CONTACT: PETER ALEXANDER
100 Old Public Library
Iowa City IA 52242
(319) 384-0072; fax (319) 384-0024
UI symphony band and organist Disselhorst will give concert Nov. 5
IOWA CITY, Iowa -- The University of Iowa Symphony Band will open its
1997-98 concert series with a free concert at 8 p.m. Wednesday, Nov. 5,
in Clapp Recital Hall on the UI campus.
The concert, under UI Director of Bands Myron Welch, will feature the
Chamber Wind Ensemble -- a smaller, select group from within the Symphony
Band -- playing two early-20th-century rarities, the "Greek Dances"
of Nikos Skalkottas and Paul Hindemith's Kammermusik (Chamber music) No.
7, op. 46 no. 2, with organist Delbert Disselhorst.
Other works on the program, performed by the full symphony band, will
be the "New England Triptych" of William Schumann, Vittorio Giannini's
Symphony No. 3 for band, and Serge Prokofiev's March, op. 99.
Little known during his lifetime, the Greek composer Skalkottas has
been called "a volcanic talent" and "a Mozart of our time."
After studies at the Athens Conservatory, he journeyed to Berlin in 1921
for further study in violin and composition. In 1933 the rising tide of
Nazism drove him back to Athens, where he played in the violin section
of the State Orchestra of Athens until his death in 1949.
Finding the climate hostile to contemporary music, Skalkottas composed
mostly in isolation, and most of his music was unknown until it was discovered
after his death. Today, manuscripts for more than 100 works ranging from
short, modest compositions to extremely large and complex works are collected
at the Skalkottas Archives in Athens.
An avid collector of Greek folk and dance music, Skalkottas composed
36 Greek dances for orchestra soon after his return to Greece from Germany.
In 1940-42 he arranged nine of the dances, based on dance types from different
regions of Greece, for military band. These arrangements were never performed
in Skalkottas' lifetime and have only recently been published.
Composed in 1928, Hindemith's' Kammermusik No. 7 is part of a series
of works composed for small ensembles and solo instruments. Written to
provide usable repertoire for soloists on many different instruments, the
series reflects Hindemith's lifelong interest in practical solutions to
players' needs for repertoire that is accessible to players and audiences
Number 7 of the series, subtitled "Concerto for organ and chamber
orchestra," calls for organ with a small wind ensemble plus cello
and string bass. The style reflects the composer's reverence for the great
German composer J.S Bach and follows the standard concerto form of Bach's
time, consisting of three movements in the sequence fast-slow-fast.
One of the most distinguished American musicians of the 20th century,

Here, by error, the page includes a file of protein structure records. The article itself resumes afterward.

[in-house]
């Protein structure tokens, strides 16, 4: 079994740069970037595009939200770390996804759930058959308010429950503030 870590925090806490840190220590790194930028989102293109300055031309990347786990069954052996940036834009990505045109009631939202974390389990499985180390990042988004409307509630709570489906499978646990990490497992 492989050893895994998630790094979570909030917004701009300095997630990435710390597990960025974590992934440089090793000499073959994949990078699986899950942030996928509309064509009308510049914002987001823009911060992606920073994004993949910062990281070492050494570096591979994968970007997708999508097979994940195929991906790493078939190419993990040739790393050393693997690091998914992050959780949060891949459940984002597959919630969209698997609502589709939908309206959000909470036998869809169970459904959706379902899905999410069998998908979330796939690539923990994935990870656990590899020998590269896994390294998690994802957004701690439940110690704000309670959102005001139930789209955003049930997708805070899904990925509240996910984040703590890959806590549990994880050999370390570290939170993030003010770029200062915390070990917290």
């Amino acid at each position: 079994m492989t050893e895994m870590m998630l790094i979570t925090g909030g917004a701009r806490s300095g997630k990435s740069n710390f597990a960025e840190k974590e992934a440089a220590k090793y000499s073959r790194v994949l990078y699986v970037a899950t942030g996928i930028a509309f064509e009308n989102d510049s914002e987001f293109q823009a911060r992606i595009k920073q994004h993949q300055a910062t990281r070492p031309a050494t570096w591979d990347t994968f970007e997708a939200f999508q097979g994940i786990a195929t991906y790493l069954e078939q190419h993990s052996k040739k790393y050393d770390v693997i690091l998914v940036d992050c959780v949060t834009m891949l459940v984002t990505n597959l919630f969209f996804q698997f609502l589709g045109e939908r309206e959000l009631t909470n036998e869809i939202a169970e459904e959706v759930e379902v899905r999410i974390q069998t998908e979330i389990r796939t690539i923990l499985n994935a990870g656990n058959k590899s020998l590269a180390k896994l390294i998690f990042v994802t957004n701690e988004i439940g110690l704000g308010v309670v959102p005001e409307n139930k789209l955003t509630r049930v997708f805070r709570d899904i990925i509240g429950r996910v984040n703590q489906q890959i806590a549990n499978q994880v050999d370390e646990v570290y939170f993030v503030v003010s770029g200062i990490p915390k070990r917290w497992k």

William Schuman was president of the Juilliard School 1945-62 and president
of the Lincoln Center for the Performing Arts -- of which Juilliard is
now a part -- 1962-68. A versatile composer, he wrote numerous orchestral,
chamber and vocal works, music for films, ballets and an opera on the popular
story of "Casey at the Bat."
His New England Triptych, composed in 1956, was subtitled "Three
Pieces for Orchestra after William Billings." It was arranged for
concert band by the composer and has since been a staple of the band repertoire.
The score is based on three tunes -- "Be Glad Then America,"
"When Jesus Wept" and "Chester" -- by William Billings,
a revolutionary-era American composer of "Fuguing tunes" and
other songs that achieved wide popularity in 18th-century New England.
After fashion passed him by, his music fell into obscurity, but today it
is recognized for its vigorous tunes and energetic spirit, and Billings
is considered a major figure in the history of American music.
Like Schuman, Giannini was an important American music educator and
composer. A graduate of the Juilliard School, he taught at his alma mater,
at the Manhattan School of Music and the Curtis Institute in Philadelphia.
He was a guiding force in the founding of the North Carolina School of
the Arts and served as its first president.
Giannini's compositions include 11 operas, several large choral works,
songs, numerous works for piano, chamber music, and numerous orchestral
works. His works for concert band are considered among the most important
original compositions for the medium.
Welch has been director of bands at the UI since 1980. In addition to
conducting the Symphony Band and Chamber Wind Ensemble, Welch teaches courses
in instrumental methods and conducting, and is coordinator of the Iowa
Honor Band and the All-State Music Camp. Prior to joining the UI faculty
he was director of bands and coordinator of music education at Wright State
University in Dayton, Ohio. He has bachelor's and master's degrees in music
from Michigan State University and a doctorate in music education from
the University of Illinois.
Welch is past president and chair of the board of directors of the American
Bandmasters Association, president of the Big 10 Band Directors Association
and past president of the Iowa Bandmasters Association. He is a frequent
guest conductor, adjudicator and clinician with bands throughout the Midwest.
Disselhorst has been a member of the UI School of Music faculty since
1970. He holds both bachelor's and master's degrees in music from the University
of Illinois, where he graduated as a Bronze Tablet Scholar. As a recipient
of a Fulbright grant in organ, he also studied at the Staatliche Hochschule
fuer Musik in Frankfurt, Germany. He earned the Doctor of Musical Arts
degree from the University of Michigan.
As a concert artist, Disselhorst has performed in the United States,
Canada and Europe. He has appeared as a recitalist for several regional
conventions and for the National Convention of the American Guild of Organists
in Houston, Texas, in 1989. Tours of Europe have included recitals in Denmark,
Germany and France.